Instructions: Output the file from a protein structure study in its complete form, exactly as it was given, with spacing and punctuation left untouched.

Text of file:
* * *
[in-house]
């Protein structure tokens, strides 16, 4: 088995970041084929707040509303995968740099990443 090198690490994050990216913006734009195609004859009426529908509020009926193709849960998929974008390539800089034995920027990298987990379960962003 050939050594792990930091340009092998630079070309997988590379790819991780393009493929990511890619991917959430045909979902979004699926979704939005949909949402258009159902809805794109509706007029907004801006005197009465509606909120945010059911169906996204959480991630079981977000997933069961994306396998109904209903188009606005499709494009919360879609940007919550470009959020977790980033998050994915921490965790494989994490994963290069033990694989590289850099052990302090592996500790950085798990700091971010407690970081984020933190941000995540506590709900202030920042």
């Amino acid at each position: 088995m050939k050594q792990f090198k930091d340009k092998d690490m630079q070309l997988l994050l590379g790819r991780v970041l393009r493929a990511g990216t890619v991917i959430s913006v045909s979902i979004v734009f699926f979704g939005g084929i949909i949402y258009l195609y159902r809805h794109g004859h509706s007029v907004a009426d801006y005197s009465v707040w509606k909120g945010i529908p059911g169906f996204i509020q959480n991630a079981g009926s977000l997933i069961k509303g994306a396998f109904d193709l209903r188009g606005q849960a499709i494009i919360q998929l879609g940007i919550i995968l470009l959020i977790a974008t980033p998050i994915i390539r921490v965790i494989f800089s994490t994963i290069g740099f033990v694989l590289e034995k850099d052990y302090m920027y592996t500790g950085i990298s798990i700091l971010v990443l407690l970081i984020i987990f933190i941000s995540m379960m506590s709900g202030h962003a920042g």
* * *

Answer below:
[in-house]
């Protein structure tokens, strides 16, 4: 088995970041084929707040509303995968740099990443 090198690490994050990216913006734009195609004859009426529908509020009926193709849960998929974008390539800089034995920027990298987990379960962003 050939050594792990930091340009092998630079070309997988590379790819991780393009493929990511890619991917959430045909979902979004699926979704939005949909949402258009159902809805794109509706007029907004801006005197009465509606909120945010059911169906996204959480991630079981977000997933069961994306396998109904209903188009606005499709494009919360879609940007919550470009959020977790980033998050994915921490965790494989994490994963290069033990694989590289850099052990302090592996500790950085798990700091971010407690970081984020933190941000995540506590709900202030920042």
């Amino acid at each position: 088995m050939k050594q792990f090198k930091d340009k092998d690490m630079q070309l997988l994050l590379g790819r991780v970041l393009r493929a990511g990216t890619v991917i959430s913006v045909s979902i979004v734009f699926f979704g939005g084929i949909i949402y258009l195609y159902r809805h794109g004859h509706s007029v907004a009426d801006y005197s009465v707040w509606k909120g945010i529908p059911g169906f996204i509020q959480n991630a079981g009926s977000l997933i069961k509303g994306a396998f109904d193709l209903r188009g606005q849960a499709i494009i919360q998929l879609g940007i919550i995968l470009l959020i977790a974008t980033p998050i994915i390539r921490v965790i494989f800089s994490t994963i290069g740099f033990v694989l590289e034995k850099d052990y302090m920027y592996t500790g950085i990298s798990i700091l971010v990443l407690l970081i984020i987990f933190i941000s995540m379960m506590s709900g202030h962003a920042g």